Bass Fly Fishing in Ontario
Believe it or not, smallmouth bass are considered to be the #1 game
fish in North America. Believe it or not, some of the best smallmouth
bass fishing in North America is in southern Ontario, and believe
it or not some of the best smallmouth bass fishing in southern Ontario
is awfully darn close to some of the major cities like Toronto,
London and the metropolis of Guelph. But don't let that worry you
because there are so many rivers which hold smallmouth bass in southern
Ontario that you can always find a location which is angler free.
This page lists fly fishing tips, advice and flies for catching
smallmouth bass in the Grand River and other southern Ontario watersheds.
In 1998, the Ontario Ministry of
Natural Resources asked Ontario anglers to volunteer their catch
information for smallmouth bass. 40 percent supplied returns. They
caught a staggering 3 million fish. No matter how you slice it,
that is a huge number. Needless to say, when the smallmouth bass
season is open, I spend a lot of time guiding for them. The information
and tips found on this page have been collected from 24 years of
my hands-on experience fishing and guiding for smallmouth bass.
US anglers please note. Unlike some areas of the US, in Ontario
we do not fish for pre spawn smallmouth bass. It is illegal and
it can carry a hefty fine. It's just one of those things we do up
here. So if you are heading up this way check that the smallmouth
bass season is open in the area you will be fishing.
The Seasons and Smallmouth
On the Thames River in the London area, the season runs from the
last Saturday in June to the last Saturday in November. On the Grand
River, the season closes about a month earlier. When the season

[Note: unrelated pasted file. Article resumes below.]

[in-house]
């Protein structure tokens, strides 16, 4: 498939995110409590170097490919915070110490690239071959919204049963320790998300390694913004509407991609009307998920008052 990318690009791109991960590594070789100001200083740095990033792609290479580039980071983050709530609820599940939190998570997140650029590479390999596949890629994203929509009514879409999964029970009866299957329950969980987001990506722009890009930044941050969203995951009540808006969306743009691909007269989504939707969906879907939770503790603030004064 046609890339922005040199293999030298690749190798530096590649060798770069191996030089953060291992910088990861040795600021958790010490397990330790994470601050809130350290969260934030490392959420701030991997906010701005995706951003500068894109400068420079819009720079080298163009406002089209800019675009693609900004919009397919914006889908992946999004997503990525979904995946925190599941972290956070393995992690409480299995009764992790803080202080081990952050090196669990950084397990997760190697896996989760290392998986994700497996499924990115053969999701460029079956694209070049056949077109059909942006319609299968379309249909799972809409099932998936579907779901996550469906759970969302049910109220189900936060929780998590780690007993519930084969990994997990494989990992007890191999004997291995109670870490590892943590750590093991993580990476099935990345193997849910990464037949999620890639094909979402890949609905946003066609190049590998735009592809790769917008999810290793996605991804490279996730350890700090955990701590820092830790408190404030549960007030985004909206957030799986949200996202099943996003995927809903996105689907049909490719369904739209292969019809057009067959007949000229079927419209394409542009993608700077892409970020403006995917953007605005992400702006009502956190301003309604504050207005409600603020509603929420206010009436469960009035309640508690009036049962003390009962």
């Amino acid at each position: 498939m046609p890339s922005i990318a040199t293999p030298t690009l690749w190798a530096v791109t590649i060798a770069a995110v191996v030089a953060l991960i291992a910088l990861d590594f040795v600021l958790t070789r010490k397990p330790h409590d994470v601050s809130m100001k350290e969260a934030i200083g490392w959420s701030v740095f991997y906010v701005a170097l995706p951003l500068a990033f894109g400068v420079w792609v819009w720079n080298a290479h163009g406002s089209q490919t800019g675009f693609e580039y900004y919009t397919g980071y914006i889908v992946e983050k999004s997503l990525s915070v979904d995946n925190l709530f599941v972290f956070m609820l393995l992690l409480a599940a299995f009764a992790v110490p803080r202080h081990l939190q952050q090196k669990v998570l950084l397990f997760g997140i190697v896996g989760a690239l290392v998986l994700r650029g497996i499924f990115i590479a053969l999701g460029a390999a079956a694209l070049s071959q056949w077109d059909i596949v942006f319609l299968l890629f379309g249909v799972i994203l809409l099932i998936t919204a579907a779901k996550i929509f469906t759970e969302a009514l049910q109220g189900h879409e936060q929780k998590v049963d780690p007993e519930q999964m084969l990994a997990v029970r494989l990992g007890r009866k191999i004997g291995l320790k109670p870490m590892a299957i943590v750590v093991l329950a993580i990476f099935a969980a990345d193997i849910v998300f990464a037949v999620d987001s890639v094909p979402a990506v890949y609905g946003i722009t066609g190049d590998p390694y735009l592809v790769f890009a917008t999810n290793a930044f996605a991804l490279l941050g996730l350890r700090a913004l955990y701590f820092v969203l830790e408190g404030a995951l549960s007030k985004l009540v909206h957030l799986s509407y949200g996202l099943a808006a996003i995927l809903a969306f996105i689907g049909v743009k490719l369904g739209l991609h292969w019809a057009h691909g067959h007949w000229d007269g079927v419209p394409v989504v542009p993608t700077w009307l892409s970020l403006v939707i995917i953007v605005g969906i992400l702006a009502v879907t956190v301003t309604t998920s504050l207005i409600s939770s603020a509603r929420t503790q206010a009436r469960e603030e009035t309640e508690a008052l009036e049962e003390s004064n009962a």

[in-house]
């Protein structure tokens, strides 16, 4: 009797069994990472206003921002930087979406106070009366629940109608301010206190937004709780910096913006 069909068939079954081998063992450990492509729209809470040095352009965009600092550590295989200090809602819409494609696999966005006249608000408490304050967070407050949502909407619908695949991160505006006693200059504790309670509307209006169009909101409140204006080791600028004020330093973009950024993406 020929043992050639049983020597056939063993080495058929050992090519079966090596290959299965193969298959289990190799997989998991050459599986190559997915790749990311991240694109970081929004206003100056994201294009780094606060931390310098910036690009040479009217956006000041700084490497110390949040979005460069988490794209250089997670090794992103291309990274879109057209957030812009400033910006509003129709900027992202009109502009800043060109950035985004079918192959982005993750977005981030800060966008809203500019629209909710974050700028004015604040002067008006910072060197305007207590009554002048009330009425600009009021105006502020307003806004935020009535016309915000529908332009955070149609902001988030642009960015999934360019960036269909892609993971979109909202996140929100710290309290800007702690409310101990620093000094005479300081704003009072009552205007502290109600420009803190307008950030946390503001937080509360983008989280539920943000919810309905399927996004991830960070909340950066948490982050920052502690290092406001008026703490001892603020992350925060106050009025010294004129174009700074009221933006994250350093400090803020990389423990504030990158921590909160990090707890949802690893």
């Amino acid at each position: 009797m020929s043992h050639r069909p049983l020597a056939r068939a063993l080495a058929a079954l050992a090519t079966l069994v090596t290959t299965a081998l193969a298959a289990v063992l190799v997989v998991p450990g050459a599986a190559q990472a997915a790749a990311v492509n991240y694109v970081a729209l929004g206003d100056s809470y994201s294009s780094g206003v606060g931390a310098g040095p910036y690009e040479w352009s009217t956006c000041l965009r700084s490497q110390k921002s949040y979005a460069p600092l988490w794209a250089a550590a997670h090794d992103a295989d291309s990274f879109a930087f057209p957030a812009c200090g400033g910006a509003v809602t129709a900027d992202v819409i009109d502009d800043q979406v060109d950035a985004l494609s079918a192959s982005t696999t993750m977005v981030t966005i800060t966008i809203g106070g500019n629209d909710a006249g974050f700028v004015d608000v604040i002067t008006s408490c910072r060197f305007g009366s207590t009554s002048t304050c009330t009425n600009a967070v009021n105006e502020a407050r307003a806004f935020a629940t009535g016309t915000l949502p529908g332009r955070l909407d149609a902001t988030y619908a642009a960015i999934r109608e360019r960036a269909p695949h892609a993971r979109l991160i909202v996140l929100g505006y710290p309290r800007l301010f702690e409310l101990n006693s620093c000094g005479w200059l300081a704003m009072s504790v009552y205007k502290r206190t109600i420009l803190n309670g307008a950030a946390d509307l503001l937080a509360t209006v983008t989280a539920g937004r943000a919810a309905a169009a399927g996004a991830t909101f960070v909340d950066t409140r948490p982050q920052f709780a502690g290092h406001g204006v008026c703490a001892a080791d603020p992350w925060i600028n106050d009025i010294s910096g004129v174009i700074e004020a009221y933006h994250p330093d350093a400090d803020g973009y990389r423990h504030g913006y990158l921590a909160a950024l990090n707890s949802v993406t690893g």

opens it's hard not to fish minnow and streamer patterns for post
spawn smallmouth. And there are good reasons for doing so. The fish
have been guarding their nests and a major part in defending the
nest is to drive away smaller fish and minnows. Streamers and bucktails
will usually trigger some kind of response, especially if they have
eyes. If all else fails, a Mickey Finn, Black Nosed Dace, Thor,
Zonkers or a Dexter will do the trick. Also, don't be afraid to
try a big crayfish pattern, about a size #4, fished slowly. If the
spring happens to show up early, and the fish have had more time
away from their empty nests, a Bomber or a surface pattern like
the Black Froggie of Death fished stationary on the surface will
work well. If it is a late spring, throwing out surface patterns
is simply a case of "washing flies."
By the middle of the season (late July to early September) smaller
minnow and crayfish patterns in a size #8, come into their own.
Also, this is the time of the year when a Hare's Ear Nymph, gold
ribbed or otherwise, should be one of the first sub surface flies
out of your box. Mayfly nymphs and Munchers are also very effective.
The warmer the summer, the more you should be fishing nymphs. Tip:
If you fish a small crayfish patterns, size #10 and smaller, you
can cover all the bases as the fish will often take them when they
are wolfing down larger mayfly nymphs like hexegenia.
There are two very productive ways to fish bass at the end of the
season. The first is to throw "big chunky meals" at them.
They are starting to pack on a few pounds before the winter freeze
up. Large Muddlers and Mickey Finns in size #4 are always a safe
bet. The second school of thought, and one I feel to be the better
of the two, is to go after them with smaller sized nymphs like a
Muncher or a Hare's Ear in a size #12. When the leaves start turning,
I have found switching to size #12 nymphs will get me more fish.
Think about it. Most anglers would not think twice about using something